The automation of radiotherapy delivery has resulted in more efficient patient treatments; however, the same informatic controls that provide for greater throughput also present vulnerabilities, both user and system generated. A team in the department of radiation oncology at the State University of New York (SUNY) Upstate Medical University in Syracuse, N.Y., has developed an application that provides quality assurance (QA) auditing of radiotherapy controls to mitigate informatic vulnerabilities.
“The efficiency and convenience that automation makes possible, has paradoxically caused user vigilance to become less mandatory,” wrote Daniel Kim, PhD, in a scientific poster presentation about the system at the recent American Society for Therapeutic Radiology and Oncology (ASTRO) conference in Los Angeles. “This has led to the phenomenon of informatic medical errors in which incorrect control instructions are ‘correctly’ executed by the treatment device.”
Kim, an assistant professor of radiation oncology at SUNY, noted several clinical examples of informatic vulnerabilities:
- Partially failed file transfers that led to the subsequent delivery of open fields when dynamic multi-leaf collimation (DLMC) intensity modulated radiation therapy (IMRT) fields were intended, which resulted in overdoses of patients.
- Failure of software to correctly display multi-leaf collimator (MLC) positions.
- Accidental overwriting or mistyping of data for beam parameters.
- IMRT QA carried out on a copy of a patient’s plan, not the actual plan.
- Malware, such as viruses, corrupting the system.
Recognizing the significance that these informatics liabilities posed to both patients and his facility, Kim investigated the feasibility of using real-time network monitoring through passive wiretapping as a technique to double-check control data being transferred between computers immediately prior to treatment.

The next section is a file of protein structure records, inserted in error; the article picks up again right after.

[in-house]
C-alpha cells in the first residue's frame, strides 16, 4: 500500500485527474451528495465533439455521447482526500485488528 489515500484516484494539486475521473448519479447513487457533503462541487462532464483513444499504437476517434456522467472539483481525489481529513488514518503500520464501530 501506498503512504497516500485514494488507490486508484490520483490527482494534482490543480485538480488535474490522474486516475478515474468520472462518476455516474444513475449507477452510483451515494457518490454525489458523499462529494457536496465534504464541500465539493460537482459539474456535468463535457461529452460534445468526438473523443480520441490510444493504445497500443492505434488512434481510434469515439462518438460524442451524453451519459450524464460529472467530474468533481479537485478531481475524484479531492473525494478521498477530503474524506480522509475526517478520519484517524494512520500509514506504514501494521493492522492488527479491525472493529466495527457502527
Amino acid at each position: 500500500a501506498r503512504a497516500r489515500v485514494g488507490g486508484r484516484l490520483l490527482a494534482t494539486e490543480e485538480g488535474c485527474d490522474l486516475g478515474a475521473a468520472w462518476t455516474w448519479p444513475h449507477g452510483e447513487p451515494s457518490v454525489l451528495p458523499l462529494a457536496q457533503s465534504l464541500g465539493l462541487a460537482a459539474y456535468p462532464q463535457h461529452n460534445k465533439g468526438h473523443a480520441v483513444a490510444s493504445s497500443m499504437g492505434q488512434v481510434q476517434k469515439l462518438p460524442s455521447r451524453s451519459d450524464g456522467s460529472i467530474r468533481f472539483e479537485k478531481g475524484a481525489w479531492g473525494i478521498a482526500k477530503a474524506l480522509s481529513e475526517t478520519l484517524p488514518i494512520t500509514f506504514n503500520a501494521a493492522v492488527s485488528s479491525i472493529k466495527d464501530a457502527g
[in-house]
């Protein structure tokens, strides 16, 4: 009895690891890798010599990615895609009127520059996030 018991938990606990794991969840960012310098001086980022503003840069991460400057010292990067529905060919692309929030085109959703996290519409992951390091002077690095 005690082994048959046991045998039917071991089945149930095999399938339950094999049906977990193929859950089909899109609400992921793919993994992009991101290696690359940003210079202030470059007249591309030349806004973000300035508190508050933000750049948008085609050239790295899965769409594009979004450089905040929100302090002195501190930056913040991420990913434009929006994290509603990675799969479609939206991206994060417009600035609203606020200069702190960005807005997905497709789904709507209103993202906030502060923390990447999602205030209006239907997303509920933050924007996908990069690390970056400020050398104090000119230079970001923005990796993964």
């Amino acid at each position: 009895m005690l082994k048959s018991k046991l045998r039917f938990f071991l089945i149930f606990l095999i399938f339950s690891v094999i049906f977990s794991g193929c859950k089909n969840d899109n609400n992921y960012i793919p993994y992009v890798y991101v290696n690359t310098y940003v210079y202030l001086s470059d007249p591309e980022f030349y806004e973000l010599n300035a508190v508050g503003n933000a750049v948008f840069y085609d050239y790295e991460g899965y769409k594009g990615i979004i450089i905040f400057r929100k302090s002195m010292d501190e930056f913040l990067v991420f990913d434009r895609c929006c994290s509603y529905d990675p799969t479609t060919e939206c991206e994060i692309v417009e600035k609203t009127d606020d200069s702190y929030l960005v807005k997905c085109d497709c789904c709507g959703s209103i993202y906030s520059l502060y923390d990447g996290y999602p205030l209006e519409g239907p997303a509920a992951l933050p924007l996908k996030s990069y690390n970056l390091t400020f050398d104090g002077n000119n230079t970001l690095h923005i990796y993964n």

“By examining critical patient-specific, beam-defining data immediately before the accelerator generates the beams, this technique has the potential to foresee imminent informatic medical errors, include adverse events,” Kim wrote.
He developed a prototype system using an Intel Pentium 4 workstation running the Linux operating system that connected to the clinical network and passively observed all network traffic that enters or exits the therapists’ linear accelerator (linac) control station. The system was programmed to automatically extract clinical information from the packet stream to and from the linac control station and save the data to custom database.
“Upon execution of the Open Patient command at the therapist’s control computer, the system automatically detects, extracts, and saves the patient, field, and MLC configuration data embedded in the data packet exchange between the linac control computer and the clinical database server,” Kim wrote.
The extracted data are saved to a vendor-independent archive that is transparent to the clinical computers and the application does not modify the clinical packet stream. In addition, the QA tool is able to accomplish its task in under one second of processing time per fraction, according to Kim.
Kim noted that the QA application has been so successful that the department is working on an upgraded system designed for dependability and therapist ease of use.
“By comparing just-transmitted treatment data against data from the patient’s previous fractions, the clinical prototype provides vendor-independent, per fraction verification of treatment informatics, thus informing clinicians of modified or corrupt treatment data minutes before turning the beam on,” he wrote.